Do not call it a ‘mood board’ — it is a ‘world’

Nowadays if you are designing a brand you need to do more than just evoke feelings. (Photo: NYTimes)
At the beginning of her design career, when Robyn Kanner was working at an advertising agency, she was not a fan of making so-called mood boards — aka pinboards of images that marketers and designers use when conceiving of a new campaign.اضافة اعلان

Kanner, 35, a creative director who has done design work for President Joe Biden, the Democratic National Committee and Gov. Josh Shapiro of Pennsylvania, recalled how engaging in the process of swiping existing imagery did not really help her create ideas. So when she rose through the ranks, she decided to try a different approach.

In fact, Kanner has forsaken the term “mood board” altogether. Instead, she makes “worlds”. And she is pretty happy with the results. “A mood board is an idea. A world is a place that triggers all my senses,” she said. “How does a place smell? What sounds do I hear? What does it feel like when I touch it? A world is alive, versus a mood board, which is something that lives on a corkscrew board.”

Now, whenever Kanner takes on a new client, she first looks for a shared language. “On Josh Shapiro’s campaign, it was sports,” she said. “The governor really understood sports, and it was really authentic to his core. I grew up watching basketball, so I knew how to talk about basketball with him. We made a basketball jersey for his campaign and built a basketball court for his inaugural ball.”

Mood boards have been a common brainstorming tool in fashion and advertising since at least the 1980s. In a 1985 Chicago Tribune article, interior designer Raymond Waites explained his creative process: “I work in my head, then do thumbnail sketches that not another human being in the world can decipher. Then I do a ‘mood board.’ I’ll use fabric swatches, pull pictures of a chair out of publications, pictures out of people’s homes.”

In recent decades, making mood boards or “vision boards” has also become popular among young women, who cut and paste rousing images of the lives they want out of magazines and other sources. “I use Pinterest for my mood boards,” said Yun Gao, a 21-year-old Cooper Union student. “I go on the platform all the time to look at visual inspiration.”

Among professionals, however, mood boards have become passé, a relic of a previous era where branding was defined much more narrowly. “Twenty years ago, a brand was really just an icon and colors,” said Borzou Azabdaftari, 43, the founder and CEO of NickelBronx, a digital agency that focuses on branding. “As the word ‘brand’ has evolved to include everything from the tone of your content to the kind of music you play at your store or restaurant to the kind of art you have up, creating a more comprehensive brand world has become much more important. They become living, breathing documents that can change and evolve.”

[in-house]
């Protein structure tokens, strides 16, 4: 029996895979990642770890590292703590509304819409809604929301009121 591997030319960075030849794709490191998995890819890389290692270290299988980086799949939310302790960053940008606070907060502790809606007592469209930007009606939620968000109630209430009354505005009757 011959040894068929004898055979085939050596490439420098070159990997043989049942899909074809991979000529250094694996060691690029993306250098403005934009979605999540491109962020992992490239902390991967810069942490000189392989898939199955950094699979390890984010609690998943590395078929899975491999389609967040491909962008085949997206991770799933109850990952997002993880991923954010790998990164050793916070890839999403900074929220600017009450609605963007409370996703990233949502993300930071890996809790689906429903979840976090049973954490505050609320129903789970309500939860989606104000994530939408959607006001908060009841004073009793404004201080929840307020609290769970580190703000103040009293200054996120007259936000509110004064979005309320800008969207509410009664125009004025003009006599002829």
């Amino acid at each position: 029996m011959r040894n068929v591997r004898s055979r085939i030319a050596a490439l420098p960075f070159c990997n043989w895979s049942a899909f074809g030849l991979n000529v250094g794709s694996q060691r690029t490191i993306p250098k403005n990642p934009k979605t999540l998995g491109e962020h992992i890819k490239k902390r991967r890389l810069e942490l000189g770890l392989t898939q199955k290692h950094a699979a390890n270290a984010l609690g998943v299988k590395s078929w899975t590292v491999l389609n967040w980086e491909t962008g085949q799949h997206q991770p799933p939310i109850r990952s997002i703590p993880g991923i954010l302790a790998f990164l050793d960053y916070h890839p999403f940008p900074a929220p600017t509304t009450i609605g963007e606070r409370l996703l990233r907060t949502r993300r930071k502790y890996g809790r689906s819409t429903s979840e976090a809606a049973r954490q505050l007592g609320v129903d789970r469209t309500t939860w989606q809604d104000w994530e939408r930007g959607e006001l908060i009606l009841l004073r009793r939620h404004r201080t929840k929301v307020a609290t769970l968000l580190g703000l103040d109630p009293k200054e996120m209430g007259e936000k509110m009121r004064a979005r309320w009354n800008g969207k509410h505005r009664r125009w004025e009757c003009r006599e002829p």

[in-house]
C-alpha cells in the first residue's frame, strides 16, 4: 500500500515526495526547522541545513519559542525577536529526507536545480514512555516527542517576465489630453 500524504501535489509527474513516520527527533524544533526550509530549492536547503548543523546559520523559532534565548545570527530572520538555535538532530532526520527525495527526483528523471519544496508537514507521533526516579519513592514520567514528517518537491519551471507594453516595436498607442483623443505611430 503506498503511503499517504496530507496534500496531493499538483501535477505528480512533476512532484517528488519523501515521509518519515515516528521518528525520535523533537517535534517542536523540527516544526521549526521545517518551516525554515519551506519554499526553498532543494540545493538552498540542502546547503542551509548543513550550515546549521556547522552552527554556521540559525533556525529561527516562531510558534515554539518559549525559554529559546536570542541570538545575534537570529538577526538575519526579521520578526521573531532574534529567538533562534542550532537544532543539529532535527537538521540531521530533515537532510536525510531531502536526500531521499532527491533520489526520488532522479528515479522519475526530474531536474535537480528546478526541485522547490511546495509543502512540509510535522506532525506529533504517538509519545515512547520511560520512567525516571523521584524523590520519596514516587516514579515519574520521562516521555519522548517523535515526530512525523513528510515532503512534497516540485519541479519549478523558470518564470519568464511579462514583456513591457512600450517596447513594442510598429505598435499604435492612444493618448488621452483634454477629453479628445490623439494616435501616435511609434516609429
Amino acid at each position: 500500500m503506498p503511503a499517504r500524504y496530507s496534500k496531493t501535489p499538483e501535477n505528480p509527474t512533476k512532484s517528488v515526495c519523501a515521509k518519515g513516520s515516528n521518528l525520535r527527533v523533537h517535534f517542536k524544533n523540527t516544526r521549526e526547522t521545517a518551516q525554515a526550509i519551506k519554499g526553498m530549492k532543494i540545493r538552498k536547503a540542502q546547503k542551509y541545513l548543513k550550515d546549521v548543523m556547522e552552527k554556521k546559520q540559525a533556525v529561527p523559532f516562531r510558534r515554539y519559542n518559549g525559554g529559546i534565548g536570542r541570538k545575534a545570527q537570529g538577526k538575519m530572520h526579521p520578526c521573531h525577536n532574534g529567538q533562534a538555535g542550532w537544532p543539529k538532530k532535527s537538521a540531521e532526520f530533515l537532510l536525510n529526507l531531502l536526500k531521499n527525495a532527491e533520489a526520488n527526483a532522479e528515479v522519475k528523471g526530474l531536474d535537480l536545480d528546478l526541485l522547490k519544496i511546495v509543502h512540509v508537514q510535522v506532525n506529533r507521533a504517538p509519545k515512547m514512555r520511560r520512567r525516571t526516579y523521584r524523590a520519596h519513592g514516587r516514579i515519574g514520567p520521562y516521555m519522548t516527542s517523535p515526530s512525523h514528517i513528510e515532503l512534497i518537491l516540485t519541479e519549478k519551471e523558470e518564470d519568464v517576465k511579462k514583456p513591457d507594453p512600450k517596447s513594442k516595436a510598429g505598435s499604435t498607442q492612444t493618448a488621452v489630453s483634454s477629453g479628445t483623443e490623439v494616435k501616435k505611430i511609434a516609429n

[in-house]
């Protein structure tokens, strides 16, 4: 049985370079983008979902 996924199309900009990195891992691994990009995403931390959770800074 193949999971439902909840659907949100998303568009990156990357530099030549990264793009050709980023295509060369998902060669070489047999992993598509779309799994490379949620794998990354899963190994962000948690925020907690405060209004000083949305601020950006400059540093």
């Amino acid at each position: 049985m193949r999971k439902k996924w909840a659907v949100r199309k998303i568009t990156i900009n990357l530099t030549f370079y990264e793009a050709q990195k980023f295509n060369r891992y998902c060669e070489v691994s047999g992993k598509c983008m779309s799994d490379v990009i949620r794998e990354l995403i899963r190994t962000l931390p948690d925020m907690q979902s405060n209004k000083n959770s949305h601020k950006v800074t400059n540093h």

Aaron Rasmussen, 39, a founder of MasterClass, did away with mood boards and transitioned to worlds in 2010, while marketing a beverage called Blood Energy Potion. The world he created for the protein-infused drink, which is bright red and sold in packaging that resembles IV bags, involved vampires, a fictional evil corporation and a website called Living With Bloodlust.

“The methodology informed the terminology,” Rasmussen said. He did not make a conscious switch from “mood board” to “world”; he just outgrew the term.

Mood boards are “carcasses”, said Brian Collins, the chief creative officer of Collins, a branding strategy company. “I have used ‘world-building’ since the start of my career,” he said. “I was introduced to the idea by Marty Sklar, who led Walt Disney Imagineering for years. He walked me through Disney World when I was 23, beautifully explaining how their stories were brought to life through architecture, design, sound, music and even scents.”

While designers have strong feelings about the terminology, explaining “worlds” to clients is a different story. “I try to lean clients into ‘world’ versus ‘mood board,’” Kanner said. “Clients don’t have the language. They are looking to me to decide, so if I say ‘world,’ it’s a world.”

“World” appears to be the most popular replacement for “mood board,” though some in the branding industry are partial to “brandscapes” and “territories.” In Rasmussen’s latest venture,, an online educational platform where students take for-credit college courses at inexpensive prices, he refers to the brand guidelines as the Outlier Cinematic Universe. “It has a very specific look to it. It’s ‘Blade Runner’ meets Hogwarts,” he said.

Tessa Mu, 33, a founder and CEO of WithPlot, a collaboration platform for marketers, used mood boards frequently when she worked at Marc Jacobs. The designers there “would pin up old photographs, tear-outs from magazines, pieces of fabric and trinkets for inspiration,” she said. “With the rise of Pinterest at the time, mood boards were a natural way to present your ideas and thoughts.”

Mu began hearing the term “world” about six years ago, when she was the marketing vice president of a probiotics company called Seed Health. “You don’t feel crazy bringing an idea to the table because you’re building a world, not a mood board,” she said. “It makes the work more complex.”

Because the branding for Seed Health was inspired by Carl Sagan and Neil deGrasse Tyson, Mu said, she and her colleagues even preferred the word “universe,” because “the terminology shift awakened a lot more possibilities.”

The only thing left now? The multiverse.

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